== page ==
Sen. Harkin: Need to Examine FDA's Medical Device Approval Process

November 16, 2011

4 Min Read
Sen. Harkin: Need to Examine FDA's Medical Device Approval Process

The following is the statement of Senator Tom Harkin (D-IA) at the HELP Committee hearing on "Medical Devices: Protecting Patients and Promoting Innovation."

“This is the third hearing we have convened as part of our ongoing process to reauthorize FDA user fee legislation. This hearing examines FDA’s regulation of medical devices.

“As the author of the American’s with Disabilities Act, I recognize that these devices often enable individuals to live their lives to the fullest.  It is hard to imagine modern medicine functioning without them, and countless patients have had their lives changed for the better by medical devices.  Accordingly, it is essential that we encourage the continual development and improvement of medical devices, and that efficient regulatory processes get innovative devices to patients as quickly as possible.  However, there is no virtue in getting devices to patients quickly if the devices don’t work or, worse, if they cause injury or death.

“Most Americans would be shocked if they understood the current process we use to approve most medical devices. People probably imagine that for every moderate or high-risk device – certainly anything implantable – experts at FDA examine clinical data and conclude that the device has been demonstrated to be safe and effective.  But that’s not what happens.  Most devices are “cleared” by FDA through a process in which a device must merely be shown to be “substantially equivalent” to another device already on the market, even if that predicate device, and its predicate device, and so on, were cleared the same way.

“This process gets devices to patients more quickly, but sometimes with catastrophic consequences for patients. Recently, for example, all-metal hip implants were cleared through the 510(k) process, in many cases without clinical data.  As it turns out, when the metal ball rubs against the metal socket, tiny metal particles can wear off and cause damage to the bone and tissue surrounding the implant, and the metal ions can get into the bloodstream and cause problems in the heart, nervous system, and thyroid gland.  Today, there are around a half million Americans walking around with a dangerous hip implant and no great options – do they have surgery to have the implant removed, or keep it and risk becoming another victim of the rush to get these products to market?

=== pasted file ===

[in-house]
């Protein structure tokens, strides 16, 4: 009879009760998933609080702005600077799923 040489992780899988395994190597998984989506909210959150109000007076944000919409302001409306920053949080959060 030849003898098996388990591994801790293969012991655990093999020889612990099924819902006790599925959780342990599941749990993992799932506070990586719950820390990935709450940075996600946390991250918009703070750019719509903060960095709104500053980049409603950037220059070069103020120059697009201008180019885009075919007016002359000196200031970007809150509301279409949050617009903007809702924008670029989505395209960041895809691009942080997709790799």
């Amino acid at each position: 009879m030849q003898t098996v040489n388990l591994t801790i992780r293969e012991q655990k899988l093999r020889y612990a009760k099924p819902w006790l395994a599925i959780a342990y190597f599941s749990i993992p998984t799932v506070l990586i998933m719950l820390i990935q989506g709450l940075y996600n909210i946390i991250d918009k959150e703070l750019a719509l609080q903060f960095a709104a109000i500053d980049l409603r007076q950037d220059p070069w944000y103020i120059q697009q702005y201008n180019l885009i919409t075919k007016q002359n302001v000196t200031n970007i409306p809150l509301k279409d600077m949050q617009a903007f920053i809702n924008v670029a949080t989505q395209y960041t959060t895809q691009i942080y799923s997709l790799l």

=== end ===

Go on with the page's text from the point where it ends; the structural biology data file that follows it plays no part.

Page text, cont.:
“There’s been a great deal of talk lately about promoting innovation.  I’m all for that, especially when innovation leads to the creation of jobs and even entirely new industries.  But promoting innovation doesn’t just mean willy-nilly getting products to the market so that device companies can make profits.  In a recent article, Dr. Gregory Curfman made the point that “true innovation” is not just a matter of getting products to market quickly, but also of ensuring that they are safe and effective.  A device is only a worthy innovation if it works, and if it doesn’t hurt people.  Speeding medical devices to market without adequate data and testing might be good for business in the short-term, and it might even create jobs at first.  But if the device is faulty, patients will pay the price, the business will be hurt, and the jobs will disappear.  As Dr. Curfman noted in his article: “Our regulators should not be in the business of creating jobs in the manufacture of dangerous devices.”  That is not a good business model at all.  I want to do everything possible to help US manufacturers to create innovative and safe devices, and get them to market as expeditiously as possible.  To that end, the FDA must strike the appropriate regulatory balance.

“At a minimum, FDA should reserve its streamlined 510(k) process for devices that are truly of moderate risk. Any high-risk device should be required to submit a premarket approval application.  Over 20 years ago, in the Safe Medical Devices Act of 1990, Congress made it clear that FDA should use its premarket approval process for high-risk class III devices, or it should reclassify them to a lower-risk category.  Despite this direction from Congress, high-risk devices continue to slip by this requirement.

“If we’re going to retain a system in which devices can be cleared based on substantial equivalence to predicate devices, we need to create assurance that the predicate device is safe, and works.  We need to follow cleared devices throughout their lifecycle so that we know how they perform in the real world.  That way, when a follow-on device seeks approval based on a predicate, we know something about how that predicate worked, and we will be more confident that “substantial equivalence” tells us something about safety and effectiveness.  Certainly, if a device turns out to be dangerous – if it is withdrawn or recalled for safety reasons – it is absurd to continue to allow that dangerous device to be used as a predicate for later products.  I intend to work with FDA and my colleagues on this Committee to strengthen and improve FDA’s postmarket authorities, so that we can all have more confidence in the 510(k) system’s ability to ensure patient safety."

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